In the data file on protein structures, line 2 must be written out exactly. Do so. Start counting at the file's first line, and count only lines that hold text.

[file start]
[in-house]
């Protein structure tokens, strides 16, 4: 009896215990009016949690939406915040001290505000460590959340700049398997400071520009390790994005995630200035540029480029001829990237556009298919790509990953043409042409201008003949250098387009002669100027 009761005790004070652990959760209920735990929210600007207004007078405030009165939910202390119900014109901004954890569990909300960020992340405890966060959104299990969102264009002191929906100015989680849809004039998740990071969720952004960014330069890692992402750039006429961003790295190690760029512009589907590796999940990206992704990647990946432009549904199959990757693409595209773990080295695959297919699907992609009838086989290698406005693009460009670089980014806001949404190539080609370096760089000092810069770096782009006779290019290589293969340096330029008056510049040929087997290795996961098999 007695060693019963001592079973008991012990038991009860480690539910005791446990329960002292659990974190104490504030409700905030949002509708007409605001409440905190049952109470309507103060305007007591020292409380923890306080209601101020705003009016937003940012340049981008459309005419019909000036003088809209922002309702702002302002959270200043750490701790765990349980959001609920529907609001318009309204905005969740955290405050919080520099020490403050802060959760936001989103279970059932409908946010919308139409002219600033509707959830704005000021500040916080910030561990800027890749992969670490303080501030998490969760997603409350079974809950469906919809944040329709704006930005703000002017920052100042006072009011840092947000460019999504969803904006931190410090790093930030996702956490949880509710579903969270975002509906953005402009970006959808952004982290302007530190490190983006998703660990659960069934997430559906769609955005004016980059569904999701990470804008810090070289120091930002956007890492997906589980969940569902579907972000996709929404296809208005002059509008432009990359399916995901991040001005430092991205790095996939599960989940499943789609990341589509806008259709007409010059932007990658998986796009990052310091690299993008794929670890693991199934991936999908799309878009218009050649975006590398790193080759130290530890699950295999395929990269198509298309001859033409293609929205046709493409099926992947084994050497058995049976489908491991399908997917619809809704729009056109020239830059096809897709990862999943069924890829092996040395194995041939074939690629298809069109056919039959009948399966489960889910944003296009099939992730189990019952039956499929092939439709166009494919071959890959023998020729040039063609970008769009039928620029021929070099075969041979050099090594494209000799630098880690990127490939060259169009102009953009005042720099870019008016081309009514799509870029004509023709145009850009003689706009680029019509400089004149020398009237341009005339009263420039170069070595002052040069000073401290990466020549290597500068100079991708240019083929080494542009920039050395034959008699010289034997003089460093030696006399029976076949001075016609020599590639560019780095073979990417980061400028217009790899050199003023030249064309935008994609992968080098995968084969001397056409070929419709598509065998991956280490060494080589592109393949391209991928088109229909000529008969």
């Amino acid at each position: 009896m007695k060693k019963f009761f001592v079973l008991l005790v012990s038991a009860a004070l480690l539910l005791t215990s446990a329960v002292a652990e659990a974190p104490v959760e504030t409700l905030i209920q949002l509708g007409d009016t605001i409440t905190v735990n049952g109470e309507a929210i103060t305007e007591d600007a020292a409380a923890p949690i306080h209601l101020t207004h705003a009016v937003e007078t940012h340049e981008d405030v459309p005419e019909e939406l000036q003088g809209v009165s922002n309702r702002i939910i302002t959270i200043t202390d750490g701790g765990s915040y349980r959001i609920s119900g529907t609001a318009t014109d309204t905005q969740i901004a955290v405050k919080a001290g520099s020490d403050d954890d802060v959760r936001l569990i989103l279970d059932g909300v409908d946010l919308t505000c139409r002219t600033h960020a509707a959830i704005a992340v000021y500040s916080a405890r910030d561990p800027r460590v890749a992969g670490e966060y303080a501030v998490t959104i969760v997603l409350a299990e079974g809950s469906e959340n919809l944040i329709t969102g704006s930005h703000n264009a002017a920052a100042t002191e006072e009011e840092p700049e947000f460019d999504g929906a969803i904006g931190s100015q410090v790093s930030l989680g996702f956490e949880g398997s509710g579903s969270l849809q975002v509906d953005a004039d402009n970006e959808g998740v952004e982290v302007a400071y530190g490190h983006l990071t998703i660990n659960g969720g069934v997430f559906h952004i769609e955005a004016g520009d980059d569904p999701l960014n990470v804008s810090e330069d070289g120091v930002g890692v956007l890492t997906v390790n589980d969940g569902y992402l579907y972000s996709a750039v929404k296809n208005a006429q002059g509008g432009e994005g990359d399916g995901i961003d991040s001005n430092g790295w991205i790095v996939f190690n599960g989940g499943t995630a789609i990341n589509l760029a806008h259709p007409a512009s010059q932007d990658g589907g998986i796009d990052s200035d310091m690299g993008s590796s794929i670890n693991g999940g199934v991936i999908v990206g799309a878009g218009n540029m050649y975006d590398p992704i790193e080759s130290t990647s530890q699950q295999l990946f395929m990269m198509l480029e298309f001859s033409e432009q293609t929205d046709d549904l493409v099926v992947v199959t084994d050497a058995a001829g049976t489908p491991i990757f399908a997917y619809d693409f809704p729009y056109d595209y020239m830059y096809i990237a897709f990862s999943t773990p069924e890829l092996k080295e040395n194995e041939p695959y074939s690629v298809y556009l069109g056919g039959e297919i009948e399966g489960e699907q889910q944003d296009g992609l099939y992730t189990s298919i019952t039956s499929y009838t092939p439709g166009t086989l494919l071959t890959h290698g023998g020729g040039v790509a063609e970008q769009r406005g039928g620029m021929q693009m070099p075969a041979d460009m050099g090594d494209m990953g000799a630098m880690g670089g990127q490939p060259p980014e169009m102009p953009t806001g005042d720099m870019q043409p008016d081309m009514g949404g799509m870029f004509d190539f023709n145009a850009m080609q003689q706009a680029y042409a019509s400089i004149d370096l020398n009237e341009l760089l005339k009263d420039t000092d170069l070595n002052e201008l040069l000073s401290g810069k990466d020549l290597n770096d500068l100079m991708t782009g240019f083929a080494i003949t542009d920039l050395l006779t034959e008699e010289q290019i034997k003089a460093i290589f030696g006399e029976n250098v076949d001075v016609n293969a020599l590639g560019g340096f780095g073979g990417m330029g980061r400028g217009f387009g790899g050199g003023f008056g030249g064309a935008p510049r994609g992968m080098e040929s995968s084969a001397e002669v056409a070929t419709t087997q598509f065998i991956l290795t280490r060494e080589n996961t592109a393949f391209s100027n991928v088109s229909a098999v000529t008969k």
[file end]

């Protein structure tokens, strides 16, 4: 009896215990009016949690939406915040001290505000460590959340700049398997400071520009390790994005995630200035540029480029001829990237556009298919790509990953043409042409201008003949250098387009002669100027 009761005790004070652990959760209920735990929210600007207004007078405030009165939910202390119900014109901004954890569990909300960020992340405890966060959104299990969102264009002191929906100015989680849809004039998740990071969720952004960014330069890692992402750039006429961003790295190690760029512009589907590796999940990206992704990647990946432009549904199959990757693409595209773990080295695959297919699907992609009838086989290698406005693009460009670089980014806001949404190539080609370096760089000092810069770096782009006779290019290589293969340096330029008056510049040929087997290795996961098999 007695060693019963001592079973008991012990038991009860480690539910005791446990329960002292659990974190104490504030409700905030949002509708007409605001409440905190049952109470309507103060305007007591020292409380923890306080209601101020705003009016937003940012340049981008459309005419019909000036003088809209922002309702702002302002959270200043750490701790765990349980959001609920529907609001318009309204905005969740955290405050919080520099020490403050802060959760936001989103279970059932409908946010919308139409002219600033509707959830704005000021500040916080910030561990800027890749992969670490303080501030998490969760997603409350079974809950469906919809944040329709704006930005703000002017920052100042006072009011840092947000460019999504969803904006931190410090790093930030996702956490949880509710579903969270975002509906953005402009970006959808952004982290302007530190490190983006998703660990659960069934997430559906769609955005004016980059569904999701990470804008810090070289120091930002956007890492997906589980969940569902579907972000996709929404296809208005002059509008432009990359399916995901991040001005430092991205790095996939599960989940499943789609990341589509806008259709007409010059932007990658998986796009990052310091690299993008794929670890693991199934991936999908799309878009218009050649975006590398790193080759130290530890699950295999395929990269198509298309001859033409293609929205046709493409099926992947084994050497058995049976489908491991399908997917619809809704729009056109020239830059096809897709990862999943069924890829092996040395194995041939074939690629298809069109056919039959009948399966489960889910944003296009099939992730189990019952039956499929092939439709166009494919071959890959023998020729040039063609970008769009039928620029021929070099075969041979050099090594494209000799630098880690990127490939060259169009102009953009005042720099870019008016081309009514799509870029004509023709145009850009003689706009680029019509400089004149020398009237341009005339009263420039170069070595002052040069000073401290990466020549290597500068100079991708240019083929080494542009920039050395034959008699010289034997003089460093030696006399029976076949001075016609020599590639560019780095073979990417980061400028217009790899050199003023030249064309935008994609992968080098995968084969001397056409070929419709598509065998991956280490060494080589592109393949391209991928088109229909000529008969």